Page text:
Monitor is to warn foundation trusts that not reporting performance against five new accident and emergency indicators is not an option, despite growing concerns over data quality and the burden of gathering data.
Under Monitor’s original Compliance Framework released in March, FTs were to be penalised for poor performance against the five core indicators from 1 July onwards. However, the indicators were removed from the framework due to concerns about data quality.
Evidence is mounting that many trusts are struggling to capture accurate data, with some finding the additional workload a burden. At the start of August, the regulator wrote to foundation trusts informing them it would only be monitoring compliance with the four hour A&E standard, which the indicators were designed to replace.
The change follows the Department of Health’s decision to relax performance management against the indicators and focus on the four hour target - a flagship indicator of the former Labour administration - in June.
One foundation trust manager told HSJ the effort required to deal with the extra data requirements had been “extraordinary” and had diverted staff from other duties.
Meanwhile, a report to the board of South Devon Healthcare Foundation Trust said it had to take on “additional coding resource” to deal with the “backlog”.
The indicators measure time to initial assessment for patients arriving by ambulance, time to treatment and total time in A&E, as well as the percentage of patients who leave without being seen or have an unplanned reattendance within seven days.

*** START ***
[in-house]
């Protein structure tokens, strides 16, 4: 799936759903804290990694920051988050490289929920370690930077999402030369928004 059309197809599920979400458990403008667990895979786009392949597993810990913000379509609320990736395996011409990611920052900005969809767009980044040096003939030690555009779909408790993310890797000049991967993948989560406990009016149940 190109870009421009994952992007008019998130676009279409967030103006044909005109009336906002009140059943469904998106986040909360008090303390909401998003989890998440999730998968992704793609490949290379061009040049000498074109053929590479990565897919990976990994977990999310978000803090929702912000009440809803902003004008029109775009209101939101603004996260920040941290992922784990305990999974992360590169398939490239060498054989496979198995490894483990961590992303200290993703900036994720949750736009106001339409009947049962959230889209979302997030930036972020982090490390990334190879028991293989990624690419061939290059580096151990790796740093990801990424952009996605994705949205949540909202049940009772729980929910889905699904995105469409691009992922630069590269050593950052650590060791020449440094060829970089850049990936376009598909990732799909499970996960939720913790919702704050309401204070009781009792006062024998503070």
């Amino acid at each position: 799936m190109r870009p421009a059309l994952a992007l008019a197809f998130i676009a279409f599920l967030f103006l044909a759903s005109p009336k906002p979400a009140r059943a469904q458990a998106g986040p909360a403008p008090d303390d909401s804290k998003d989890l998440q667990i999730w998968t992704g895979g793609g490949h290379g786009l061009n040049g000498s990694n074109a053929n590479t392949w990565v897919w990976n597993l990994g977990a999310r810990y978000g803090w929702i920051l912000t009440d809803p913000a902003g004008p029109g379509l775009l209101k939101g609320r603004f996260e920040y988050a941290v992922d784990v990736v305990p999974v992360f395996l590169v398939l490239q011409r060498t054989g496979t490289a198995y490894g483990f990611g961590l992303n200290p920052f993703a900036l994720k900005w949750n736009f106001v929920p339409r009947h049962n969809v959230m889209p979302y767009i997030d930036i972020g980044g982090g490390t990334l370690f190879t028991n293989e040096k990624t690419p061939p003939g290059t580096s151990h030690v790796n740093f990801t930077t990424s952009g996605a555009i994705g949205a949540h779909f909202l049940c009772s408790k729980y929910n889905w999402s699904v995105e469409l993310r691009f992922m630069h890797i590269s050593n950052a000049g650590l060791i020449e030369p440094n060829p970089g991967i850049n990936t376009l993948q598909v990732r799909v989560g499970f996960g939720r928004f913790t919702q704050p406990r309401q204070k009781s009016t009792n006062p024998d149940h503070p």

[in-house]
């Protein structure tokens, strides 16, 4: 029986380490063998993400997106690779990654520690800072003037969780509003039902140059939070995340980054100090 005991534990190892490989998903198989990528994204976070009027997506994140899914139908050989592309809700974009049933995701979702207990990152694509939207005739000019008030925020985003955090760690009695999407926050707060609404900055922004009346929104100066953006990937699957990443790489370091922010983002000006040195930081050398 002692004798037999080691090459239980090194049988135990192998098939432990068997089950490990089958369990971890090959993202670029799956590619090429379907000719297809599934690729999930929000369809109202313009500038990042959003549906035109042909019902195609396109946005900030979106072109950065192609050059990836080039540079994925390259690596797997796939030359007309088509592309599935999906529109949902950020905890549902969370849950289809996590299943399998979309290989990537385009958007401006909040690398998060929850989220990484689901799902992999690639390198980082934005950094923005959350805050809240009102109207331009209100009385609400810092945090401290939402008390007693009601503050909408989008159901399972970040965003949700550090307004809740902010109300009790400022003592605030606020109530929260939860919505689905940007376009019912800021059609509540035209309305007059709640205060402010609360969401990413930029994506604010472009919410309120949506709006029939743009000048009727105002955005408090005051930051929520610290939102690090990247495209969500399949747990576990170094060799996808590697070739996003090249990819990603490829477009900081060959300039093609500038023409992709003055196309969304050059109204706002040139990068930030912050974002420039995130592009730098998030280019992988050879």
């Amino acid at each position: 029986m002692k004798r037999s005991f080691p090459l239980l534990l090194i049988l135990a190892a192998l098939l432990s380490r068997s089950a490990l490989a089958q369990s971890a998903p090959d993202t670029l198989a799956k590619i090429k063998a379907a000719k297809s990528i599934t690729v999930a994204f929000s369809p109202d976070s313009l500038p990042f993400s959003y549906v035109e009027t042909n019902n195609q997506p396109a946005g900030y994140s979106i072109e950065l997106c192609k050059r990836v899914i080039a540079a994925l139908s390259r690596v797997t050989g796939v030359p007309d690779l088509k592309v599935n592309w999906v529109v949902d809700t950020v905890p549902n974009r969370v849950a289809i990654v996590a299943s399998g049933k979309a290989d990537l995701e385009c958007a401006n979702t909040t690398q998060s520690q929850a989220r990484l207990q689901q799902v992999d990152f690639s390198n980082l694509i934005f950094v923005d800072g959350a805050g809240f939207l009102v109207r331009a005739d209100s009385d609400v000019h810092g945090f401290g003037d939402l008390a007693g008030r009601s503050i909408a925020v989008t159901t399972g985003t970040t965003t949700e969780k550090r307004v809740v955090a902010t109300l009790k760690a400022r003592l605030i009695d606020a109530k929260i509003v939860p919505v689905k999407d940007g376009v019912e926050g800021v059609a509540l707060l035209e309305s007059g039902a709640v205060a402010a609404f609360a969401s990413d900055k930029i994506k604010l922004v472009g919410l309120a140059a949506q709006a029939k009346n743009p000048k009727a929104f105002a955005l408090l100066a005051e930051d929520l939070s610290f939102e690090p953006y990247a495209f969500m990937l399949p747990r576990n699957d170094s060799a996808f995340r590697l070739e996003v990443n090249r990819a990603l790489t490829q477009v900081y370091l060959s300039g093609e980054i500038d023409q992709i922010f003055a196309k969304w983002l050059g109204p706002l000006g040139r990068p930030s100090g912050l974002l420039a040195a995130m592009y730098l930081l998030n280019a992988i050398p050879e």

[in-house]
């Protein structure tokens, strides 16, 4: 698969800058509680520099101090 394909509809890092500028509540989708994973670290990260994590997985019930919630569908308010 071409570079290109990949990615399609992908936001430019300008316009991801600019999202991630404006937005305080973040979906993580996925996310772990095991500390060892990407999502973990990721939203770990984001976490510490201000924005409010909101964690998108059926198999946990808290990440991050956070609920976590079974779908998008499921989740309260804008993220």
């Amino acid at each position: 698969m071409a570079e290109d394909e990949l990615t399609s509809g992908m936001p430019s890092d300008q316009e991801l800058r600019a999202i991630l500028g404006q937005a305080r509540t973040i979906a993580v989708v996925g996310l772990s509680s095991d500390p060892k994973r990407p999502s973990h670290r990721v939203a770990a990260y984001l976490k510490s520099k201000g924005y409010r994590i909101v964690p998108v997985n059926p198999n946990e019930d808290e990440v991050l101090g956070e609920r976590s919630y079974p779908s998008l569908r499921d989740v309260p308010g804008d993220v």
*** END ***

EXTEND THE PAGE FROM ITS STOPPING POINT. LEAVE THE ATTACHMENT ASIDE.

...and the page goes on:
In its monthly bulletin due to go out to trusts tomorrow, Monitor will remind foundation trusts it is still a requirement for them to report performance against all five indicators to the NHS Information Centre under the terms of their authorisation.
President of the College of Emergency Medicine John Heyworth told HSJ collecting the necessary data was “labour intensive” and a “significant proportion” of trusts were still having trouble with it. However, he said emergency departments which had good IT had been able to adapt “without too much difficulty”.
Dr Heyworth, who worked with the DH on developing the indicators, described Monitor’s decision to remove the indicators from the compliance framework was “pragmatic” during the period of transition. But he warned that trusts should not expect more than a couple of quarters to put in place the data systems and improve performance against all measures.
In the bulletin Monitor encourages foundation trusts to report performance on their website and promises to consult trusts on future changes to scoring of the indicators in the compliance framework. The governance score for trusts failing to meet the A&E standard has been doubled to one.